If you have ever eaten a meal at LDC, chances are good that Frenchy Jacob swiped you in. Arguably the face of LDC, Frenchy is retiring at the end of this term after twenty-nine years of working with Dining Services at Carleton College.
Although Frenchy has been visible from the front of LDC for the past few years, that is not where he began at Carleton. “Twenty-nine years ago, I was out of a job,” Frenchy said. With plentiful food service experience, he received a job offer from Dining Services at Carleton, where he “did all different jobs; the salad bar, dishes and a grill cook.” Behind the salad bar, Frenchy began to form relationships with students, who made his work enjoyable. After some time at the salad bar, Frenchy moved locations within the kitchen.
Throughout all this time, Frenchy was a student favorite. He also quickly became known for his music. While cooking, Frenchy never failed to bring along a large speaker. He played music loud enough for all to hear, and began a suggestion list for students to add song requests.
During his time at Carleton, Frenchy said that “there is not one experience or one event that is the best.” Instead, he appreciates his collective time at Carleton—from conversations in passing with new and different students every day, to bigger moments like the year he DJ-ed at Spring Concert. There is one thing for sure that Frenchy has made clear—his love for the students cannot be overstated.
This year is actually Frenchy’s second retirement. “When I turned sixty-five and a half, I retired, and then the director offered me a job as a checker, because I loved the students,” French said. Since taking the job, “I loved it ever since,” he added.
Before working at Carleton, or even living in Minnesota, Frenchy lived in Germany, where he was born and raised. So this begs the question: why does everyone call him Frenchy?
At age fifteen, Frenchy moved to the United States and started high school. “I couldn’t speak any English when I moved over here,” Frenchy said. He was an avid language learner, so while he was learning English he also took introductory Latin and French at school. He stuck with these languages and, he said, “the next year I took second-year Latin and second-year French and Spanish.” From there, the path to his nickname was relatively straightforward. Simply because he was taking French, “some students in high school gave me the name Frenchy,” he said. It caught on, and soon his whole French class was using the name. Needless to say, Frenchy stuck; and he’s been going by the nickname ever since.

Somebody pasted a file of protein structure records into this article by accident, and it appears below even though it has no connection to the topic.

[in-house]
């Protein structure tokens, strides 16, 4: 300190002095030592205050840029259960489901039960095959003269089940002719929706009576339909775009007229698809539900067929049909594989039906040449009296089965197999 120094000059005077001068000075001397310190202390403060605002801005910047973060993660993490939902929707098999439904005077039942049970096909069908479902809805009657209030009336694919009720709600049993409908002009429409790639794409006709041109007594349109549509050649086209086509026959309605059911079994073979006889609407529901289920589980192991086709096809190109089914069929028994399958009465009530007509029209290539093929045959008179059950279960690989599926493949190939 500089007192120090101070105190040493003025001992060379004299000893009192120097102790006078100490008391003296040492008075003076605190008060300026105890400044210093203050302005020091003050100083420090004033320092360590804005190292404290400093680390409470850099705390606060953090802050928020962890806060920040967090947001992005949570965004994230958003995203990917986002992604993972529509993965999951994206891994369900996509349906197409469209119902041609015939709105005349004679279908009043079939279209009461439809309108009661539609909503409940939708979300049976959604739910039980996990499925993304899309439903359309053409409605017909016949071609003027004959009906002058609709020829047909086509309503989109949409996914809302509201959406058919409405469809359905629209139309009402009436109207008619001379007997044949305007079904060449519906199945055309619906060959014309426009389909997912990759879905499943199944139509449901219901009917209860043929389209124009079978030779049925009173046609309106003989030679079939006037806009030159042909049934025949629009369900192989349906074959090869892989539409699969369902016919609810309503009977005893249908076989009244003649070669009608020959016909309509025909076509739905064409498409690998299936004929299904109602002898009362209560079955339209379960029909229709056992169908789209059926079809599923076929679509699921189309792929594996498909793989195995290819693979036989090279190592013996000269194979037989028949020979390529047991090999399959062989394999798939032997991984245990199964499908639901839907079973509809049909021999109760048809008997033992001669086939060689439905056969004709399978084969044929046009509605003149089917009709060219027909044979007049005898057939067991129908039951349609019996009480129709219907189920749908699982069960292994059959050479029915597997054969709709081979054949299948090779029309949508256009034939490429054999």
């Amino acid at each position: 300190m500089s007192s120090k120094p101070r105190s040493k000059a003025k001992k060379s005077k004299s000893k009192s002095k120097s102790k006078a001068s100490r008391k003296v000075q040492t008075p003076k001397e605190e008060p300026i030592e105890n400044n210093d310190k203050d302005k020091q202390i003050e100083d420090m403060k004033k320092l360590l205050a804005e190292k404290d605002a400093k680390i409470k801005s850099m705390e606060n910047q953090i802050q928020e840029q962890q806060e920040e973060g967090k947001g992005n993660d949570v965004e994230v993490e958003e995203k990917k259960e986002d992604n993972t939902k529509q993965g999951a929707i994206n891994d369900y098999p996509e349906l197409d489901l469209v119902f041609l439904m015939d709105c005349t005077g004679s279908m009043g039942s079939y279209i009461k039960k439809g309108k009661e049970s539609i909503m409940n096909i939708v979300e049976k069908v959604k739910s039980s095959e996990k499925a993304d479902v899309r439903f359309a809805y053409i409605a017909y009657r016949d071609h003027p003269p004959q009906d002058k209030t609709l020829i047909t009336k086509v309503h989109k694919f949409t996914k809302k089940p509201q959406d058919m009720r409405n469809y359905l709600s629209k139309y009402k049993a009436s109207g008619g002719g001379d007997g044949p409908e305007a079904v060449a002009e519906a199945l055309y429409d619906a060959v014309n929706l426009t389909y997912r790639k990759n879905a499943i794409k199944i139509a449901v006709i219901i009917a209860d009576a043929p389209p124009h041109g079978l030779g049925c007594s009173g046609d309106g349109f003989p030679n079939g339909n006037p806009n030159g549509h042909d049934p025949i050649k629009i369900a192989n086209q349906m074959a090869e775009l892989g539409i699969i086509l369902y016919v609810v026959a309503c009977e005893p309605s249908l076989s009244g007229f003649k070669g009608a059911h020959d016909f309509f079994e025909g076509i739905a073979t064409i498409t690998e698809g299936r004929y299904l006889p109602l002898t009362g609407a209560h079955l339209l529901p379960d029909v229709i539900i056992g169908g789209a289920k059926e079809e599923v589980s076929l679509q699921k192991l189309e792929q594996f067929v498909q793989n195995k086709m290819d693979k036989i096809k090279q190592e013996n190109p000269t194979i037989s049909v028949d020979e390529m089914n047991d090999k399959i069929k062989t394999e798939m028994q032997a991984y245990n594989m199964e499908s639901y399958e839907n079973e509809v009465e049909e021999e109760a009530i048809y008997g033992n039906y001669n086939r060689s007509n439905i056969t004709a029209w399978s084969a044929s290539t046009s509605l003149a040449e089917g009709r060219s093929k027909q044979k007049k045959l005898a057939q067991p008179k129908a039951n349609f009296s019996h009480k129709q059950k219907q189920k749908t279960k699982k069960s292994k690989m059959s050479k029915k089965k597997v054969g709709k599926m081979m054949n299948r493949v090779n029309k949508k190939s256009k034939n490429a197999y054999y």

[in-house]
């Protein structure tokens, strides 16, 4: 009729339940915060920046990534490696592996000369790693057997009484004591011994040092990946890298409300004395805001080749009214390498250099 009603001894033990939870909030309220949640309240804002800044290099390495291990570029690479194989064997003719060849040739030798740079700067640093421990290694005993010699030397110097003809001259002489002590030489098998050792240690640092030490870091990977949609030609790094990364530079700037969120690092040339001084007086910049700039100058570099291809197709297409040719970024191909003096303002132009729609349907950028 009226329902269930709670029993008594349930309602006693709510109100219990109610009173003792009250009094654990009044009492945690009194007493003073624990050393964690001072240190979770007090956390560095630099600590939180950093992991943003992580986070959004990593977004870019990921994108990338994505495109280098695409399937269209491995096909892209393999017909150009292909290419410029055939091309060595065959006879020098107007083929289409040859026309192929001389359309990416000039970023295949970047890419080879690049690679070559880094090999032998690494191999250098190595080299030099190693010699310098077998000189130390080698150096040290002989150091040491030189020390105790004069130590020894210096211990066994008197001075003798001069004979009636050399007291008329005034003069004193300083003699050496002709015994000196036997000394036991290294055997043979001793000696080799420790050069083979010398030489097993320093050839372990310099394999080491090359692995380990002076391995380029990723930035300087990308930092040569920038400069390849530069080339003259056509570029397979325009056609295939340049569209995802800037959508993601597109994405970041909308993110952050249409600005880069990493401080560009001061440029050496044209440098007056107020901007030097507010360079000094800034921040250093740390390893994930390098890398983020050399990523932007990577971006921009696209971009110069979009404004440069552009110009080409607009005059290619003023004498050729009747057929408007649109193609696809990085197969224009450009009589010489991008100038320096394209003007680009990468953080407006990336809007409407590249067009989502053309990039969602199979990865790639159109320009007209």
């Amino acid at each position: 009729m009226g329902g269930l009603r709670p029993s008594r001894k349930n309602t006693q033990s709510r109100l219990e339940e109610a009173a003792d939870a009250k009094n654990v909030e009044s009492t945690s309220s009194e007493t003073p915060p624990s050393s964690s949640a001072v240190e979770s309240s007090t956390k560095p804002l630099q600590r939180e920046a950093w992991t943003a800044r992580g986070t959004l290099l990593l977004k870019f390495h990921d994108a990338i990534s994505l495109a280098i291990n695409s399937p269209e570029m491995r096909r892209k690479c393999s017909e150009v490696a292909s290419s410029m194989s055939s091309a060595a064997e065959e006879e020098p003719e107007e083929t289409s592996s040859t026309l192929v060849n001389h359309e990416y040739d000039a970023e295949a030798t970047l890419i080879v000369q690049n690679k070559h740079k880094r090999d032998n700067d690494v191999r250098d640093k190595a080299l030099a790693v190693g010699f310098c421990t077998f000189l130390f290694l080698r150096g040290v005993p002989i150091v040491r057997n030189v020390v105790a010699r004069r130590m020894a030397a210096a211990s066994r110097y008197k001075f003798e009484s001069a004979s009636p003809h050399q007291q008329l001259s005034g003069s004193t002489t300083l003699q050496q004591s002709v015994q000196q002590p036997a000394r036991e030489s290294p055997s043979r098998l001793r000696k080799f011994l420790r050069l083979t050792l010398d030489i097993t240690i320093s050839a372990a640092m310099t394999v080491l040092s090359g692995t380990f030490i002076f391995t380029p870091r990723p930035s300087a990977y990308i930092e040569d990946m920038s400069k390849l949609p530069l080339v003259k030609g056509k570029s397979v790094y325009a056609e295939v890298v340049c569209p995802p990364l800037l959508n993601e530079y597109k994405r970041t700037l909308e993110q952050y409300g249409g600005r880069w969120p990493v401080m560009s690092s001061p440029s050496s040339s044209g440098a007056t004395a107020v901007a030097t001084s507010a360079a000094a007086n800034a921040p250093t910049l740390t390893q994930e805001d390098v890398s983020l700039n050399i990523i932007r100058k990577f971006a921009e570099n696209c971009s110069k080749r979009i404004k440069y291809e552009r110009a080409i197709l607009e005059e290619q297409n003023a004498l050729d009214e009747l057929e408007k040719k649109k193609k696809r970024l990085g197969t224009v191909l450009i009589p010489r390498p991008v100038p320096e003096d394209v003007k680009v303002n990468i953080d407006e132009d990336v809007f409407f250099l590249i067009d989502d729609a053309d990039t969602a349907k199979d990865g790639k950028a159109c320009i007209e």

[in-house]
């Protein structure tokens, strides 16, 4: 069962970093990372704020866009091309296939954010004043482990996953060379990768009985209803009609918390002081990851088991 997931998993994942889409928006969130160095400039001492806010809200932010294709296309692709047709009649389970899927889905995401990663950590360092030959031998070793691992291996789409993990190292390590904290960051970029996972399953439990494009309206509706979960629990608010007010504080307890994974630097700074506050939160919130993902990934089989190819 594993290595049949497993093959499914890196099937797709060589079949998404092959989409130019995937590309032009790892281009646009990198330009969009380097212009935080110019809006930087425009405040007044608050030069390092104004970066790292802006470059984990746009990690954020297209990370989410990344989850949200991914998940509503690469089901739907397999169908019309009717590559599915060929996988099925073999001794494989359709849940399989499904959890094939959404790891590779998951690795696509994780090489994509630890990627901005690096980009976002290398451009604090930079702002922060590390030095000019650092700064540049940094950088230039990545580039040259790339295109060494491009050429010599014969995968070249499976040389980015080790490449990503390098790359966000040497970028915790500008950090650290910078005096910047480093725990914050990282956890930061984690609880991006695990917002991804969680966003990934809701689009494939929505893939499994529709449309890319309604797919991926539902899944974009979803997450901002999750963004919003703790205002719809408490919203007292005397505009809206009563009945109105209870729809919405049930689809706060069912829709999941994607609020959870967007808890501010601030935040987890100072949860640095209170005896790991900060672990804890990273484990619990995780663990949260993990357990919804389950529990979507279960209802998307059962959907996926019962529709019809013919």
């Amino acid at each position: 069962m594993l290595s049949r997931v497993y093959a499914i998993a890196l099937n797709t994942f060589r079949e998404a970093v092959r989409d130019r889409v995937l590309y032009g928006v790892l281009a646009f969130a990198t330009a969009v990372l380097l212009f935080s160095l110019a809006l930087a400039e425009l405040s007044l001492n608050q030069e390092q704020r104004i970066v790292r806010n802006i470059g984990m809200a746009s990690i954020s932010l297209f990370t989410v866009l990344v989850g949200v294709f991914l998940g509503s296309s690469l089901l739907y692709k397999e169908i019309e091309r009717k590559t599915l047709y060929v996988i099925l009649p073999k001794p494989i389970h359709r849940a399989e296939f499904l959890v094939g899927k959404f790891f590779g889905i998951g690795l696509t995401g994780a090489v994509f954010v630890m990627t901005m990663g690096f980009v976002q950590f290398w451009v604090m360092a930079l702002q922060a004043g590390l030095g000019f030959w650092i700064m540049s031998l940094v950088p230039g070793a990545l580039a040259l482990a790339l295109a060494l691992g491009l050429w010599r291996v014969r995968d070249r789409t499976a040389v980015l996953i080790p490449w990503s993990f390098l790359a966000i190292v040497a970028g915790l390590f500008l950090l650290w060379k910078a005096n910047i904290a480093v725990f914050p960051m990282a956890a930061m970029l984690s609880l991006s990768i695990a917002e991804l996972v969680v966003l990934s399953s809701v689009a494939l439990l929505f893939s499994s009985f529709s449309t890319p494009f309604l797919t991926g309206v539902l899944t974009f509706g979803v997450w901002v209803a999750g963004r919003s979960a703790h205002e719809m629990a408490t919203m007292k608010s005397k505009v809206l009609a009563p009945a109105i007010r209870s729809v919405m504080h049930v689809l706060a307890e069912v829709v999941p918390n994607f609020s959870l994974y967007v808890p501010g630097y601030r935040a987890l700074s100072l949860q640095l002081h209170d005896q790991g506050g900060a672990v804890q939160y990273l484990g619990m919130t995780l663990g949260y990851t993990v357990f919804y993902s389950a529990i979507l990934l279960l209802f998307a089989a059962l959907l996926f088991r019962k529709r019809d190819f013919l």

Checking at LDC is the ideal situation for Frenchy because it puts him right at the front of the dining hall where he has an opportunity to connect with students and experience the energy they bring into the dining hall every day. And although seeing so many students every day brings Frenchy joy, unfortunately, COVID-19 has had an effect on this job. There were few students on campus during Spring Term, and interactions are limited now. “Ever since COVID-19 started I can’t connect, get close to the students no more,” Frenchy said, “and that’s why I’m leaving soon.”
Frenchy’s optimism and the joy he derives from his job is tangible. For years, when swiping into LDC, students have always known that they will be greeted kindly. Frenchy says that he does not have any specific plans for retirement, but he is excited to relax and have some more free time, especially once the end of the pandemic comes.
The print edition of this article incorrectly stated that there were no students on campus this past Spring Term. About 300 students remained on campus in the spring while classes moved online due to COVID-19.